Many Marco residents return when the weather turns cold up north. But this snowbird, or “snow cat,” was gone longer than most.

The Key Marco Cat, Marco Island’s claim to archaeological fame, was officially welcomed back to the island, its first visit home since being excavated from the muck in Old Marco Village over a hundred years ago in 1896, apart from a brief visit in 2000 when it had to be housed in a bank vault. The cat, and several other artifacts from the same dig that accompanied it, are housed in climate-controlled, vibration-dampened quarters behind bulletproof glass, to protect the fragile antiquities.

While the pieces actually arrived back in early February, Saturday marked their official coming out party, with dignitaries speaking, proclamations read, and a ribbon cutting to mark the event. Activities and presentations made it a daylong party at the Marco Island Historical Museum, where the cat is quartered, with Marco Island Historical Society executive director Pat Rutledge reporting that by day’s end, over 1,000 visitors had stopped by the museum.

In the adjacent Rose Hall, the appropriately named Kat Epple played Calusa-inspired music on her wooden flute, accompanied by Nathan Dykes on a variety of traditional drums and percussion instruments. Epple also composed the soundtrack that plays in the Calusa exhibit inside the museum. Native American carver and historian Pedro Zepeda – a Seminole, not a Calusa or Muspa, as those people vanished centuries ago – explained the culture of Southwest Florida’s indigenous peoples.

The county’s Domestic Animal Services brought live cats, and at least one feline-friendly dog, to promote animal adoptions. Face paining artist Marja Michaelson painted – what else – cat faces on the faces of kids and fun-loving adults, including museum manager Jennifer Perry, although she only got one side of her face done. Representatives of the Florida Public Archaeology Network promoted the work of their organization.

“It’s a day we’ve all been waiting for, and here it is,” said Rutledge when the presentations began. “Welcome to the return of these special treasures to their home on Marco Island. It’s a day of celebration for the community, and for all of us.”

Collier County tourism czar Jack Wert proclaimed 2019 “the year of the Cat,” saying, “this lets people know what the history of Marco Island really was.” He noted the Historical Society had raised $4.5 million to build a museum and collection that, though small, aspires to world-class standards in its research and exhibits.

Attendees heard from Collier County director of public services Steve Parnell and Marco Island City Council chairman Erik Brechnitz, who read proclamations from the county and city, respectively, welcoming back the cat. MIHS president Michael O’Rourke noted this year marks the 25th anniversary of the society, and thanked all those who worked to make the day possible, and those who came before – and could now be said to be part of Marco Island history.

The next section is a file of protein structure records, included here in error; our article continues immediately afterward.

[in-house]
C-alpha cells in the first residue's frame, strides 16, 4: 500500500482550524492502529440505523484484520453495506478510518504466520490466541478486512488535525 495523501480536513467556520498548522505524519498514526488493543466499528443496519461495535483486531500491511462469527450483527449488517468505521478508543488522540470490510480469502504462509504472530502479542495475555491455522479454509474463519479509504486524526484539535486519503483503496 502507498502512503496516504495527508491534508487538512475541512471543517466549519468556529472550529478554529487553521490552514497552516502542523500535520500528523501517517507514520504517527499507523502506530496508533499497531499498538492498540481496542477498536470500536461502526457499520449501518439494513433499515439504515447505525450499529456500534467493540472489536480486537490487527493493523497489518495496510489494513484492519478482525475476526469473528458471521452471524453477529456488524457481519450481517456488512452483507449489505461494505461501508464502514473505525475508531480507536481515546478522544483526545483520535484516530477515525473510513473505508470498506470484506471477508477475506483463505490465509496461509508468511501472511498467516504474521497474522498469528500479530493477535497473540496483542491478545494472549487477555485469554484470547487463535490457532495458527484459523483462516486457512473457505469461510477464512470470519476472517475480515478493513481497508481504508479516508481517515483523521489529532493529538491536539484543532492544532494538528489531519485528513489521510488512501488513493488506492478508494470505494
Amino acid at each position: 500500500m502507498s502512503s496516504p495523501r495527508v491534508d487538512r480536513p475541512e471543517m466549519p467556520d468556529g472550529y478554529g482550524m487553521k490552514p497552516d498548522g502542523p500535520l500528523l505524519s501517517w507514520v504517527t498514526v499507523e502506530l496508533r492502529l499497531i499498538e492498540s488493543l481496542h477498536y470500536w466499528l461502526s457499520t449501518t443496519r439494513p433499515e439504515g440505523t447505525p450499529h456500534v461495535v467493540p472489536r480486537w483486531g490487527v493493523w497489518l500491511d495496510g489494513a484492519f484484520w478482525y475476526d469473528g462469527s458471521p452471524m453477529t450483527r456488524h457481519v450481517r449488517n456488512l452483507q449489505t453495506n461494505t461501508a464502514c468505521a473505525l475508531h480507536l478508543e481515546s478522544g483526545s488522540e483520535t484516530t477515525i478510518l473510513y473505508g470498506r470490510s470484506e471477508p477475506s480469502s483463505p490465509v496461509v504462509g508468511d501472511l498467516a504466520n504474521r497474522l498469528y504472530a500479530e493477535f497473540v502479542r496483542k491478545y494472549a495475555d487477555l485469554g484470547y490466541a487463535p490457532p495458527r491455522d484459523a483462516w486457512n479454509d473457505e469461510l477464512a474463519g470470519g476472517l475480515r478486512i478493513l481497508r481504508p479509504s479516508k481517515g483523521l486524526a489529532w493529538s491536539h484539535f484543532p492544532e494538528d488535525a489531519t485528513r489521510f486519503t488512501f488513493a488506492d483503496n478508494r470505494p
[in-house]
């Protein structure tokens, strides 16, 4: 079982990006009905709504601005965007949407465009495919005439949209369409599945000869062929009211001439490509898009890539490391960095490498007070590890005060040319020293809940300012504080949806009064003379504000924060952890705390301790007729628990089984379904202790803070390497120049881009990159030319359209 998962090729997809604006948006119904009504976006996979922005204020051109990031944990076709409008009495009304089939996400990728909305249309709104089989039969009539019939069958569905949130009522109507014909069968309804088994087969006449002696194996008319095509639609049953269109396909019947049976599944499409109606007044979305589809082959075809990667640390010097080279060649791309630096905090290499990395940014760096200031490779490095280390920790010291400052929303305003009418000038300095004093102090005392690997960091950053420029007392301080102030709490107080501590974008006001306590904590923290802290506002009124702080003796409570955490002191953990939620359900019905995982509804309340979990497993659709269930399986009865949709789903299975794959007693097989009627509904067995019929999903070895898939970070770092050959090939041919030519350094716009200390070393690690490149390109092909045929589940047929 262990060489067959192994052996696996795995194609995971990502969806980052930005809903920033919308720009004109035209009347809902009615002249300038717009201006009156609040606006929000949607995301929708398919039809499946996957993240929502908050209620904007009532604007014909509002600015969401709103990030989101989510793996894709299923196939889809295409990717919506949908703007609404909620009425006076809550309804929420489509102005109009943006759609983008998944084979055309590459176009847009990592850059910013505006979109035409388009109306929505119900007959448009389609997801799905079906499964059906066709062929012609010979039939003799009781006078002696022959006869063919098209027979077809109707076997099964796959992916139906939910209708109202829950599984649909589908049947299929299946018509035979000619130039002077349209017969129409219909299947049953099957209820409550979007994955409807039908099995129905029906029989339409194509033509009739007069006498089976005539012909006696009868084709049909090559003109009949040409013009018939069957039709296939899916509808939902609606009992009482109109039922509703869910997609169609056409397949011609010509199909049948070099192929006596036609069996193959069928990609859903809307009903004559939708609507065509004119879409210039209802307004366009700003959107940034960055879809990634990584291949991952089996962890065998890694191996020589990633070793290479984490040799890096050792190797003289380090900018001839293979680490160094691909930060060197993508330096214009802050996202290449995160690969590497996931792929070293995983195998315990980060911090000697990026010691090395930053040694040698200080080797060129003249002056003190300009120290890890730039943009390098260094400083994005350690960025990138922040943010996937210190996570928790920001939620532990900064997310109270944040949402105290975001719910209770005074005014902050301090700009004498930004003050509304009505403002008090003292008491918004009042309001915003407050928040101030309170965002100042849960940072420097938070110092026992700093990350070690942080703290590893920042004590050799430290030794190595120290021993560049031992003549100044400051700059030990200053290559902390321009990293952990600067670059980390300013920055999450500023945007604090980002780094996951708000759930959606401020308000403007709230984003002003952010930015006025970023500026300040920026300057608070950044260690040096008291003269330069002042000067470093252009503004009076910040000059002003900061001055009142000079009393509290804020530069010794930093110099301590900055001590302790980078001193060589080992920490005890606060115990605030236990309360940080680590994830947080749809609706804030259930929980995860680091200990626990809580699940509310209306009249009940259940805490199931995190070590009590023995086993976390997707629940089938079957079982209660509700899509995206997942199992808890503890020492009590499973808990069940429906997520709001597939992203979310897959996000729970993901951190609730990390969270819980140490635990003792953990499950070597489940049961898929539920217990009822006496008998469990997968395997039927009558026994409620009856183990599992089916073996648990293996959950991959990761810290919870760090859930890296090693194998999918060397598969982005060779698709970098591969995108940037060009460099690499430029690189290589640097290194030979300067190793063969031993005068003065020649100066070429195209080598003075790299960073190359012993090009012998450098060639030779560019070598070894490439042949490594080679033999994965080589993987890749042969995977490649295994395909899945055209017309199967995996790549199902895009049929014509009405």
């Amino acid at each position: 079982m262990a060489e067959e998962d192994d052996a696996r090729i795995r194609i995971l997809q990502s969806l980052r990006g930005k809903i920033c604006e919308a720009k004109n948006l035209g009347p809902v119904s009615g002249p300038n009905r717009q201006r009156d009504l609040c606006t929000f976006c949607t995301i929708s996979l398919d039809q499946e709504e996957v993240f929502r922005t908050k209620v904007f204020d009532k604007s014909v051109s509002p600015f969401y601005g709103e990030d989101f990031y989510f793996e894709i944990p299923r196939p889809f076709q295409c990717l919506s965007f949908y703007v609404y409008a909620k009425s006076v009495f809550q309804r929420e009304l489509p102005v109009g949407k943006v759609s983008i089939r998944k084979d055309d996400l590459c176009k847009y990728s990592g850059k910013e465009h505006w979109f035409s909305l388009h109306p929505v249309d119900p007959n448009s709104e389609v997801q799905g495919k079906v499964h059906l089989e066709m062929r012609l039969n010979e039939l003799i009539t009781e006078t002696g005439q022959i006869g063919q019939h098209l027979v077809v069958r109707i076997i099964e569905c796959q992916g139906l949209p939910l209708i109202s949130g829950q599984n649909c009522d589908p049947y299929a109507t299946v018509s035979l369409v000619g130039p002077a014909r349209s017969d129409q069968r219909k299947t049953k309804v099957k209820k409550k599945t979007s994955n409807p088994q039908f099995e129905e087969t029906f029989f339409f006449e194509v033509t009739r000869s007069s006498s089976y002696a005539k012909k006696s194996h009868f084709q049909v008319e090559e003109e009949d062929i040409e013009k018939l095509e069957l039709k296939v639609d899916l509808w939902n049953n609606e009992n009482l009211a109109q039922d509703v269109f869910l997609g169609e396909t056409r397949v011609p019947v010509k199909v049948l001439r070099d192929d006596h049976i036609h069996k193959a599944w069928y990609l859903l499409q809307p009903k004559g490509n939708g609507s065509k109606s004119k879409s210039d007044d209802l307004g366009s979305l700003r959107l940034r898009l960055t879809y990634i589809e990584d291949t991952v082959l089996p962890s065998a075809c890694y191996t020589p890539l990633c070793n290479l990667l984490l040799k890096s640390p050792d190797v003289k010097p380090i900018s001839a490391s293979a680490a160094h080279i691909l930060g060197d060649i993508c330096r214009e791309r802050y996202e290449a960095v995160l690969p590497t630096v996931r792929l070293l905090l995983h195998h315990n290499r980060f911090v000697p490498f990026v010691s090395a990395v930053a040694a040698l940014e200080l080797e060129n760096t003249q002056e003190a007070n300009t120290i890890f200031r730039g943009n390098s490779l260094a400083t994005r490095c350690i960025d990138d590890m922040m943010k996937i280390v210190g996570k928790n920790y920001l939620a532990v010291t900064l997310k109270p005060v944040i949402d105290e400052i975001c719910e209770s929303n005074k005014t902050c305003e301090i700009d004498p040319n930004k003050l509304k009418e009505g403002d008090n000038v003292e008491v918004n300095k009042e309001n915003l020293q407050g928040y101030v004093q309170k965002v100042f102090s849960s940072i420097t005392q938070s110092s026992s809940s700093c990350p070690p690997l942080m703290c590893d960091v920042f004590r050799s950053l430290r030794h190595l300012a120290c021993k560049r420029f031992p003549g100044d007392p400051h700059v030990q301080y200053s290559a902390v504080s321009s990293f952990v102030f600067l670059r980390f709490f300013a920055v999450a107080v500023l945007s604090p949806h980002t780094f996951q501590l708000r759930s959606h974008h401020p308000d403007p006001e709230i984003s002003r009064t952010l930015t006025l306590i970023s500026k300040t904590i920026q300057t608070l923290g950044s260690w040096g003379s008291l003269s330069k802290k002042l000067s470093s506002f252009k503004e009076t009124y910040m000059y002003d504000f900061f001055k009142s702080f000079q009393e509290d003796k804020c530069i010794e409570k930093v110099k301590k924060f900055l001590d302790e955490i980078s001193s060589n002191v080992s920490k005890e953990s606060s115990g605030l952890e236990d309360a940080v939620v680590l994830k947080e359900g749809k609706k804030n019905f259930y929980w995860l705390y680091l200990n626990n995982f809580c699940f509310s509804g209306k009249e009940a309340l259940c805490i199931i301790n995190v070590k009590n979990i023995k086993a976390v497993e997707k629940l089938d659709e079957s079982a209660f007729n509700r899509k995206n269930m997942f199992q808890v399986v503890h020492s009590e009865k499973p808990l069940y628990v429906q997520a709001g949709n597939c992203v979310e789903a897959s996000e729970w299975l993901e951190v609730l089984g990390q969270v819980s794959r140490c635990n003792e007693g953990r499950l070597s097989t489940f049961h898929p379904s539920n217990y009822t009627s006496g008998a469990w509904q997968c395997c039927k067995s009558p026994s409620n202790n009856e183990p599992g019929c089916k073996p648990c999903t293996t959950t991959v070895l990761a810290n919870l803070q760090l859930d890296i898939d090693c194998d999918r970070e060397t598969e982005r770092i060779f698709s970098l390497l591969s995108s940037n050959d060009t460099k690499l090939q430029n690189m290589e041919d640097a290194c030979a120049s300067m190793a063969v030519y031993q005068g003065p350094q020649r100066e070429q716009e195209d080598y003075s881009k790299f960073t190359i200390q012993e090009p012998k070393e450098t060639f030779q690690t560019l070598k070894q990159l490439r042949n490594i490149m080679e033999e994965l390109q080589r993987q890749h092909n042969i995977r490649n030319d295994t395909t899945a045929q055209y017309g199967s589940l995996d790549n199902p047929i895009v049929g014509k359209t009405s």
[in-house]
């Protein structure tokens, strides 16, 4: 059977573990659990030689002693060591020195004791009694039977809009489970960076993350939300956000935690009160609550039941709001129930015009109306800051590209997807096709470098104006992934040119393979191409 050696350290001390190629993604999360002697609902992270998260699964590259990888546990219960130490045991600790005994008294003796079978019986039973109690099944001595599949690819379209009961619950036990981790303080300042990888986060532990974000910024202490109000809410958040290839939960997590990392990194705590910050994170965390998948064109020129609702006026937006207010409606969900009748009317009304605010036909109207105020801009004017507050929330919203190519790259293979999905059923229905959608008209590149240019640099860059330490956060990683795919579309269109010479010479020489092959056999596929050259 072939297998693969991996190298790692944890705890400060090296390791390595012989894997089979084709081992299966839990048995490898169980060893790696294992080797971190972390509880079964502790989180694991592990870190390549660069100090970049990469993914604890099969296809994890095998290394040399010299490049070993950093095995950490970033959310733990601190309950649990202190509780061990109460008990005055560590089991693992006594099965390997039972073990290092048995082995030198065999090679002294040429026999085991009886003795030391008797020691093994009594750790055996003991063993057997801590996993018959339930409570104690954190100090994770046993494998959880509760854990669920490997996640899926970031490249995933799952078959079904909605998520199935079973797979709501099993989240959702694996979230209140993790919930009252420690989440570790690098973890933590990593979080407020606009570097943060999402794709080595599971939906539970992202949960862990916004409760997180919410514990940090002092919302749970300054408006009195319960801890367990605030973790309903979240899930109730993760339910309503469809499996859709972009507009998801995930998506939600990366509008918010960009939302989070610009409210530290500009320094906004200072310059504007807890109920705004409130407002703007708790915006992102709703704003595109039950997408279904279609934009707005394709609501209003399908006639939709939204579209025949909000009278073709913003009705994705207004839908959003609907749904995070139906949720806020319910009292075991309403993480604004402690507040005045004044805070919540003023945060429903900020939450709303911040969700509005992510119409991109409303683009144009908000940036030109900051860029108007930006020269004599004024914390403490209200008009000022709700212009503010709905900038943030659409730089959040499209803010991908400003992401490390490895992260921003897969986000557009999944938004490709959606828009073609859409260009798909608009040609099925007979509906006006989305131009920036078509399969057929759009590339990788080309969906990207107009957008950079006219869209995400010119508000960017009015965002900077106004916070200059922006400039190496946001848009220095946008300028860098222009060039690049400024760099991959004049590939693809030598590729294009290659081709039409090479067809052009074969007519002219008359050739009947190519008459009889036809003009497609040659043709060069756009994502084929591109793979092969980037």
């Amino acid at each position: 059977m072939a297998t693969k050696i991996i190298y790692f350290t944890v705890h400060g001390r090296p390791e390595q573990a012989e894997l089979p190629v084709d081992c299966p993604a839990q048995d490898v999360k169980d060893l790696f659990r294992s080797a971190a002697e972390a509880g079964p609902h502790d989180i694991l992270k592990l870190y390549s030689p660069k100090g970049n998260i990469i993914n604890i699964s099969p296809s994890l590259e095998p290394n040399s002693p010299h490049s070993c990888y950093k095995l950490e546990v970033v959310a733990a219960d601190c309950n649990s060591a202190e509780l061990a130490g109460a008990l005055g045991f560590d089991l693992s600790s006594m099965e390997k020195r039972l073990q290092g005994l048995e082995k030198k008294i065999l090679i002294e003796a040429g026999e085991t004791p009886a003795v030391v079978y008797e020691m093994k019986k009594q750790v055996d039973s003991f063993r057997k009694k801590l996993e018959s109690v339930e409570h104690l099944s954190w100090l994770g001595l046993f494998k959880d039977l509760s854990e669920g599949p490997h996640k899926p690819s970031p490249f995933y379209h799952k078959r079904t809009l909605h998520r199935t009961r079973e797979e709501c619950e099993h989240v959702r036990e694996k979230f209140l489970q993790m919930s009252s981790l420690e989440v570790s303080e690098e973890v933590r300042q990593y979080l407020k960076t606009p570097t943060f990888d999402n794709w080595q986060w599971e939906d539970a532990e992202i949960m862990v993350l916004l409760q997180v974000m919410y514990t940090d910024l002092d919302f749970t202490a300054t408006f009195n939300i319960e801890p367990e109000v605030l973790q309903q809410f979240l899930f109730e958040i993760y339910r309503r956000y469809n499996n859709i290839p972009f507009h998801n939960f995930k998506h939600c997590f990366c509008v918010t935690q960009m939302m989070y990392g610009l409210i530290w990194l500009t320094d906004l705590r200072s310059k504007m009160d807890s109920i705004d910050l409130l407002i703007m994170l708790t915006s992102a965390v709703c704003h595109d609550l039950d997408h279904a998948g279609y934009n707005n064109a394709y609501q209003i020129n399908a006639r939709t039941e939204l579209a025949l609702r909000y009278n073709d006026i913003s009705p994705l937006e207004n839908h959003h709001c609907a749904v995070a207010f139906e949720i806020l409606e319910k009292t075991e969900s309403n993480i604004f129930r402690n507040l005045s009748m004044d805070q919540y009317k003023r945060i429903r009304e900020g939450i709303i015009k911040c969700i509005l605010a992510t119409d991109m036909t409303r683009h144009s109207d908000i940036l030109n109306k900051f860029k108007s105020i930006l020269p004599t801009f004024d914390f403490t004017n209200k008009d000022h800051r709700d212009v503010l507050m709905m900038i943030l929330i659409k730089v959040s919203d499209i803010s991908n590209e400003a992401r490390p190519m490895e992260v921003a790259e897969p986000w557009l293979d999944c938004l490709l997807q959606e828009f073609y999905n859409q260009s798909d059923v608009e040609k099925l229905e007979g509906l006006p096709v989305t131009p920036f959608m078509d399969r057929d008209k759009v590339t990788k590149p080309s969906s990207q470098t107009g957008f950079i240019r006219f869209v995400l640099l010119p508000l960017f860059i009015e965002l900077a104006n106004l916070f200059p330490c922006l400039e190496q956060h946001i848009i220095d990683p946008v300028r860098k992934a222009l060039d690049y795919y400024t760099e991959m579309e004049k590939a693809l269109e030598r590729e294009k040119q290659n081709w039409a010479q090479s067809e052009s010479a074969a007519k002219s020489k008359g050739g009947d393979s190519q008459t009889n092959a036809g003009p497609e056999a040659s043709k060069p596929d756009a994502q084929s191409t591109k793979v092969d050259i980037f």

Also part of Marco Island history, perhaps more than he would ever have imagined, archaeologist Frank Hamilton Cushing was on display, with a period desk covered by his writings and his own artifacts on display next to the pieces he dug from the muck, and had pictured and preserved.

Exhibits at the museum go into great detail about early Native American cultures on Marco Island, with dioramas, artifacts and interactive activities, along with separate exhibits tracing the pioneer period and modern Marco Island.

But Saturday, the star of the show was the cat. Due to the relatively primitive techniques used when it was found, scientists are unable to date it closer than 1,000 years, estimating it to have been carved between 500 and 1500 A.D. Whether it was a ceremonial worship object, an artist’s masterpiece, or a child’s toy is lost in time. Even whether the artifacts are Calusa or Muspa is unknown.

Attendees queued up to gaze at it, with the enigma it poses perhaps adding to its allure.

“It’s amazing – it’s so much like ancient Egyptian carvings,” said Patricia Barber, unintentionally echoing a theory that has been floated for a century.

Created by the early Native American inhabitants of Marco – just which group, whether the Calusa, Muspa, or even the Glades people is not likely ever to be known – the cat was probably carved somewhere between 50 and 1500 AD, and then spent something like 1,000 years encased in mud and peat at the northern tip of Marco Island.

Given the punishing climate of Southwest Florida, at a location just steps from the Gulf of Mexico, it is amazing to have any wooden artifacts survive at all, said MIHS curator of collections Austin Bell. “This site is so rare, to have preserved wood and plant fibers. We don’t know much about the site,” he said, and archeological techniques of the 19th century didn’t lend themselves to gleaning the amount of information expected from modern digs. Workers in the 1890s didn’t meticulously record the “stratigraphy,” noting which layer artifacts came from, thereby helping date and relate them to each other and surrounding events. “Archeology was in its infancy.”

Archeologist Cushing described the cat as “a man-like being in the guise of a panther. Although it is barely six inches in height, its dignity of pose may fairly be termed ‘heroic,’ and its conventional lines are to the last degree masterly.”

The cat is scheduled to remain on Marco Island through April of 2021, and has drawn a heavy schedule of groups as well as individuals to experience the area’s history.

If you go

Marco Island Historical Museum

  • 180 S. Heathwood Drive
  • Marco Island, FL 34145
  • 239-252-1440
  • 9 a.m. until 4 p.m., Tuesday through Saturday



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